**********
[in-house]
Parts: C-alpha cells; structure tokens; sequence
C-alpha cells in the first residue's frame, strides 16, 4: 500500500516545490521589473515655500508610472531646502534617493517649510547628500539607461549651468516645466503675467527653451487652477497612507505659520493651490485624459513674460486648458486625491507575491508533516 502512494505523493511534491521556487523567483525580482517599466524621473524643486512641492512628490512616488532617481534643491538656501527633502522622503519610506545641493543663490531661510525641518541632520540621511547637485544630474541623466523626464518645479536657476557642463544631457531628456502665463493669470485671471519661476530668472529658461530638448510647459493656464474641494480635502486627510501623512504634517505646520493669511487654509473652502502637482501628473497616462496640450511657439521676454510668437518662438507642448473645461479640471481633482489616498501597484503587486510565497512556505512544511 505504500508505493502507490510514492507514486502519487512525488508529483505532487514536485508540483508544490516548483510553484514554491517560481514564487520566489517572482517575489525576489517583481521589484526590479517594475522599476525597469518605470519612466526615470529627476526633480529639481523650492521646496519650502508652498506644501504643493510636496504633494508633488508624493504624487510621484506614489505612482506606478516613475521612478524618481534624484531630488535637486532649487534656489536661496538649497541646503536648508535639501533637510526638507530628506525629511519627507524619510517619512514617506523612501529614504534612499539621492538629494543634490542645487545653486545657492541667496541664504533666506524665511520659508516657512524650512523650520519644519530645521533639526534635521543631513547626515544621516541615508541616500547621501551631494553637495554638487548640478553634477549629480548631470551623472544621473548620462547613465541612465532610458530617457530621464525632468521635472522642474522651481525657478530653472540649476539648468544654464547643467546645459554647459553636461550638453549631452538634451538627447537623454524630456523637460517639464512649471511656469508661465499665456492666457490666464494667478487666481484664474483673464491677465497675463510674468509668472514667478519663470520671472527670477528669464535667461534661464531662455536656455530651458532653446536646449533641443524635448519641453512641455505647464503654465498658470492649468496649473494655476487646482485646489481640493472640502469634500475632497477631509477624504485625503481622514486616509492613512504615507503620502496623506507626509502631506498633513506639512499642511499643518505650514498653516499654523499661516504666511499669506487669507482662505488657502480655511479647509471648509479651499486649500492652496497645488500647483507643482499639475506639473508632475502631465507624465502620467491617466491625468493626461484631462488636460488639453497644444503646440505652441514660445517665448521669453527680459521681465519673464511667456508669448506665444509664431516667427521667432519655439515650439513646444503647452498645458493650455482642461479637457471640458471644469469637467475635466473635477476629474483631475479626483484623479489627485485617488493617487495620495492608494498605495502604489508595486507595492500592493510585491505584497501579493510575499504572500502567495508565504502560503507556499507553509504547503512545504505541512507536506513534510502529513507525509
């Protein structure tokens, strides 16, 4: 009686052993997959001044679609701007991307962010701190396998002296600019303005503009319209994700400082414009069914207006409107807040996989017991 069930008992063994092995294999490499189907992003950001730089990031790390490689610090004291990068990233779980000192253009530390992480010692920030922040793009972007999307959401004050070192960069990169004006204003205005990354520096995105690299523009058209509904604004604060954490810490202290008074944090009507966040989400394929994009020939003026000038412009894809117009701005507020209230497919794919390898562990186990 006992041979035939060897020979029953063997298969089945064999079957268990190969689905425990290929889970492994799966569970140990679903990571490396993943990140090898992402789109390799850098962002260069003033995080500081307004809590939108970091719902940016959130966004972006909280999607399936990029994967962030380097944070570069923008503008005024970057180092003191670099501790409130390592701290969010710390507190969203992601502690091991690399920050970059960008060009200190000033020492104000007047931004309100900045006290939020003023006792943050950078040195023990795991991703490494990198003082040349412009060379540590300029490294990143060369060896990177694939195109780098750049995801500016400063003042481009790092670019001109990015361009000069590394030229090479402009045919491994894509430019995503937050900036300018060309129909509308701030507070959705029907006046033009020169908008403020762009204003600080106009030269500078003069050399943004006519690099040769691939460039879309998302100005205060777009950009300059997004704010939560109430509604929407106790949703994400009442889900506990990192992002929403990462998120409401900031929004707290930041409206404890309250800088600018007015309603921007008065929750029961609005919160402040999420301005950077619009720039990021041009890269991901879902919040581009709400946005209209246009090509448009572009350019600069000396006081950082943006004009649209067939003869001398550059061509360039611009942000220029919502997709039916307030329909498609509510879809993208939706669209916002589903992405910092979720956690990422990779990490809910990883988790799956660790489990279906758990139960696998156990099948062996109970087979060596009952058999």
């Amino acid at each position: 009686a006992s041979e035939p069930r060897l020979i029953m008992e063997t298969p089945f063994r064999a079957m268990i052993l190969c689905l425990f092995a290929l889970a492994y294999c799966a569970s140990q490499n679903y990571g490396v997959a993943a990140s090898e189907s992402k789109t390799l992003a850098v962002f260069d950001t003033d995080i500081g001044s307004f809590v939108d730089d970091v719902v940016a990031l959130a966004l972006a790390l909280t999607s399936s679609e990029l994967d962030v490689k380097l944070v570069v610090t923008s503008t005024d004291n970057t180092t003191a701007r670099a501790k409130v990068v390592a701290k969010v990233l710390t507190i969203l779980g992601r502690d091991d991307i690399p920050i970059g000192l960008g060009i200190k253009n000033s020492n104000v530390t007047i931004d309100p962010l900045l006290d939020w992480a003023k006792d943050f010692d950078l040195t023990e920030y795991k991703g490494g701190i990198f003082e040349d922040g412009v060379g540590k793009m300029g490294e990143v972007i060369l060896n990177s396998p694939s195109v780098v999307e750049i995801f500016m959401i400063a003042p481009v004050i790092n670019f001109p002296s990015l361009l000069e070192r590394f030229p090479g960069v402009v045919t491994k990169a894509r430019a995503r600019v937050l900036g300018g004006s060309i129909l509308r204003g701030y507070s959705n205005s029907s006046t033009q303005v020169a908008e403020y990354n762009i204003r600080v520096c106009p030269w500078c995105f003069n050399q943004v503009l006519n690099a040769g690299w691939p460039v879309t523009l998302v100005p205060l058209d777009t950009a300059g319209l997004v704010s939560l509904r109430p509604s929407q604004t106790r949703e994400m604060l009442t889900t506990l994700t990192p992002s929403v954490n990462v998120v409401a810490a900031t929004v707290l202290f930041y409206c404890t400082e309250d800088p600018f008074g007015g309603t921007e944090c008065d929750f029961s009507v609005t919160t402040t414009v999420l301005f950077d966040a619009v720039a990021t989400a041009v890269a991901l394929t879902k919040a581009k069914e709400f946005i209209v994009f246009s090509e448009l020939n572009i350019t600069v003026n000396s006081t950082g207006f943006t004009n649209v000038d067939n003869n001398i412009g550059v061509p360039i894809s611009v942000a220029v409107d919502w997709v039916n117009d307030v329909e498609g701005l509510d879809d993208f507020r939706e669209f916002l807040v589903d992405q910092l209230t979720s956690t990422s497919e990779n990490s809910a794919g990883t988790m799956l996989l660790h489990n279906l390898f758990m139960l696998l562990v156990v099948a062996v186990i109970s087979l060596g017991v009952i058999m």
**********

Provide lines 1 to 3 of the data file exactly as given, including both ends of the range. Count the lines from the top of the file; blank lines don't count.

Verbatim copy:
[in-house]
Parts: C-alpha cells; structure tokens; sequence
C-alpha cells in the first residue's frame, strides 16, 4: 500500500516545490521589473515655500508610472531646502534617493517649510547628500539607461549651468516645466503675467527653451487652477497612507505659520493651490485624459513674460486648458486625491507575491508533516 502512494505523493511534491521556487523567483525580482517599466524621473524643486512641492512628490512616488532617481534643491538656501527633502522622503519610506545641493543663490531661510525641518541632520540621511547637485544630474541623466523626464518645479536657476557642463544631457531628456502665463493669470485671471519661476530668472529658461530638448510647459493656464474641494480635502486627510501623512504634517505646520493669511487654509473652502502637482501628473497616462496640450511657439521676454510668437518662438507642448473645461479640471481633482489616498501597484503587486510565497512556505512544511 505504500508505493502507490510514492507514486502519487512525488508529483505532487514536485508540483508544490516548483510553484514554491517560481514564487520566489517572482517575489525576489517583481521589484526590479517594475522599476525597469518605470519612466526615470529627476526633480529639481523650492521646496519650502508652498506644501504643493510636496504633494508633488508624493504624487510621484506614489505612482506606478516613475521612478524618481534624484531630488535637486532649487534656489536661496538649497541646503536648508535639501533637510526638507530628506525629511519627507524619510517619512514617506523612501529614504534612499539621492538629494543634490542645487545653486545657492541667496541664504533666506524665511520659508516657512524650512523650520519644519530645521533639526534635521543631513547626515544621516541615508541616500547621501551631494553637495554638487548640478553634477549629480548631470551623472544621473548620462547613465541612465532610458530617457530621464525632468521635472522642474522651481525657478530653472540649476539648468544654464547643467546645459554647459553636461550638453549631452538634451538627447537623454524630456523637460517639464512649471511656469508661465499665456492666457490666464494667478487666481484664474483673464491677465497675463510674468509668472514667478519663470520671472527670477528669464535667461534661464531662455536656455530651458532653446536646449533641443524635448519641453512641455505647464503654465498658470492649468496649473494655476487646482485646489481640493472640502469634500475632497477631509477624504485625503481622514486616509492613512504615507503620502496623506507626509502631506498633513506639512499642511499643518505650514498653516499654523499661516504666511499669506487669507482662505488657502480655511479647509471648509479651499486649500492652496497645488500647483507643482499639475506639473508632475502631465507624465502620467491617466491625468493626461484631462488636460488639453497644444503646440505652441514660445517665448521669453527680459521681465519673464511667456508669448506665444509664431516667427521667432519655439515650439513646444503647452498645458493650455482642461479637457471640458471644469469637467475635466473635477476629474483631475479626483484623479489627485485617488493617487495620495492608494498605495502604489508595486507595492500592493510585491505584497501579493510575499504572500502567495508565504502560503507556499507553509504547503512545504505541512507536506513534510502529513507525509